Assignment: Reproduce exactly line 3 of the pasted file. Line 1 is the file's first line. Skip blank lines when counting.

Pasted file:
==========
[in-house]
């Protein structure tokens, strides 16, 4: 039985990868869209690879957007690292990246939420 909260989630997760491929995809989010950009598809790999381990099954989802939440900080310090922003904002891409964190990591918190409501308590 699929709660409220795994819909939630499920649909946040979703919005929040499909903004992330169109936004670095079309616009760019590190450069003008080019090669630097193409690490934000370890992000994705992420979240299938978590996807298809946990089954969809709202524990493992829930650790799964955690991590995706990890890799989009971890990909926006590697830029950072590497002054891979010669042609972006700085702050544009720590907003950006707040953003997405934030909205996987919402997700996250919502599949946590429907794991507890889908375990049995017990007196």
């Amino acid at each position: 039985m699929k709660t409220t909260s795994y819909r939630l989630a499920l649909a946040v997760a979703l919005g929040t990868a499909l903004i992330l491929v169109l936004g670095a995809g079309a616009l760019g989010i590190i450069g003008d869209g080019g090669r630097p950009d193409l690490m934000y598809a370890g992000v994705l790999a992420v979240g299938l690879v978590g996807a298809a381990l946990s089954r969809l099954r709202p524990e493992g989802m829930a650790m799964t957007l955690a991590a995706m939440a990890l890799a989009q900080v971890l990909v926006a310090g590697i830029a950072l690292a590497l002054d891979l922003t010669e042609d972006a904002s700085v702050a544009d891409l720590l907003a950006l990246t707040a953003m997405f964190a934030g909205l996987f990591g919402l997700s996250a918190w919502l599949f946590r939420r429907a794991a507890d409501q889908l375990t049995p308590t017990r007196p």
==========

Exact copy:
């Amino acid at each position: 039985m699929k709660t409220t909260s795994y819909r939630l989630a499920l649909a946040v997760a979703l919005g929040t990868a499909l903004i992330l491929v169109l936004g670095a995809g079309a616009l760019g989010i590190i450069g003008d869209g080019g090669r630097p950009d193409l690490m934000y598809a370890g992000v994705l790999a992420v979240g299938l690879v978590g996807a298809a381990l946990s089954r969809l099954r709202p524990e493992g989802m829930a650790m799964t957007l955690a991590a995706m939440a990890l890799a989009q900080v971890l990909v926006a310090g590697i830029a950072l690292a590497l002054d891979l922003t010669e042609d972006a904002s700085v702050a544009d891409l720590l907003a950006l990246t707040a953003m997405f964190a934030g909205l996987f990591g919402l997700s996250a918190w919502l599949f946590r939420r429907a794991a507890d409501q889908l375990t049995p308590t017990r007196p």